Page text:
Today’s Spiritual Growth Principle: Spend regular time prayerfully reading Scripture.
A secular research company recently did a survey of thousands of people from dozens of churches and found that the most catalytic activity that drove spiritual growth was personal time reading the Bible. The company came to the churches and said, “People need to be reading their Bibles!” We agree. (Click here for a related post on this research)
As you read, ask the following questions and, if possible, write down the answers: What does this passage teach me about God? What does it teach me about humankind and me? How would my life be different if I applied these truths to my life? (Thanks, Susan!)
Need help deciding what to read? See Justin Taylor’s blog for some helpful Bible reading plans:
Once you’ve read some Bible truths, don’t stop there! Pray to God about the things he has revealed through your reading. Share with him the struggles and triumphs you have. Ask for his help in your life to apply his word. Praying people are growing people.
What else helps you prayerfully study God’s Word?
Though I do not intend to make any New Year’s Resolutions this year, I do think that the end of a year and beginning of a new one is an ideal time to take inventory of our lives and make any course corrections that are necessary. So, here are some helpful resources for approaching the new year of 2010.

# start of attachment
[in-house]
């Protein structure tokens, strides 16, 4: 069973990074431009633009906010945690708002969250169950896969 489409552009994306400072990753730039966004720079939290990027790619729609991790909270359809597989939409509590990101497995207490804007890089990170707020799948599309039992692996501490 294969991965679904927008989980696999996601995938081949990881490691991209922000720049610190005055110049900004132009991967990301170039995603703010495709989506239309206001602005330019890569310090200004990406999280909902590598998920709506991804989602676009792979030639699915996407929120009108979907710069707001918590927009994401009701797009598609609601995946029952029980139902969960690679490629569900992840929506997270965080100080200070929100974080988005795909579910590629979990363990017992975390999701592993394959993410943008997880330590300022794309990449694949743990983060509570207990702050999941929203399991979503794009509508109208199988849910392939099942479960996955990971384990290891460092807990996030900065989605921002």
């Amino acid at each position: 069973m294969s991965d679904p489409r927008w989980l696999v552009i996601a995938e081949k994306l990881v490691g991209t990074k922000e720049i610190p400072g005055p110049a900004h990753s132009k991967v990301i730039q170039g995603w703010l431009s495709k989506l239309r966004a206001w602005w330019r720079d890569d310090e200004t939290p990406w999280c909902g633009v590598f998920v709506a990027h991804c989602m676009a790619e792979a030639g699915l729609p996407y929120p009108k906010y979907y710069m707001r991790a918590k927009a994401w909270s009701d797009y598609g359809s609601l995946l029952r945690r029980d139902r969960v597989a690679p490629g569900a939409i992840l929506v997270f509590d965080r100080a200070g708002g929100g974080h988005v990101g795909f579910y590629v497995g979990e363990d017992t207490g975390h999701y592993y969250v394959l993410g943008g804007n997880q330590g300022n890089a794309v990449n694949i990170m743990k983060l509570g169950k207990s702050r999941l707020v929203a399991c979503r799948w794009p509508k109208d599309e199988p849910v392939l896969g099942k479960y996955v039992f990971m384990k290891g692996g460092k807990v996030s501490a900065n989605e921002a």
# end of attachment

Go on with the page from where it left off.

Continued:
- Michael Hyatt has a great post on Seven Questions to Ask About Last Year (btw, this is a great blog with lots of helpful insights).
- Biblical Counselor David Powlison addresses the topic of New Year’s Resolutions.
- Donald Whitney has 10 Questions to Ask in the New Year.
- Justin Taylor has a helpful post on Resolutions and Regret.
- Igniter Media has a creative video related to the New Year.
- Sam Storms Top 10 Books of 2009.
- Tim Challies Top 9 Books of 2009.
- Here’s an assortment of Bible Reading Plans:
- YouVersion has 20+ plans available, all of which are accessible by iPhone or mobile phone and have lots of customizable options
- Crossway has about 10 plans available.
- Ransom Fellowship’s “Bible Reading Plan for Shirkers and Slackers” (here’s an explanation)
- Discipleship Journal has the following reading plans:
- The ESV Study Bible Plan
- The M’Cheyne One-Year Reading Plan
- The Journey Engage Plan (with accompanying online media)
What resources have you come across that have helped you prepare for 2010?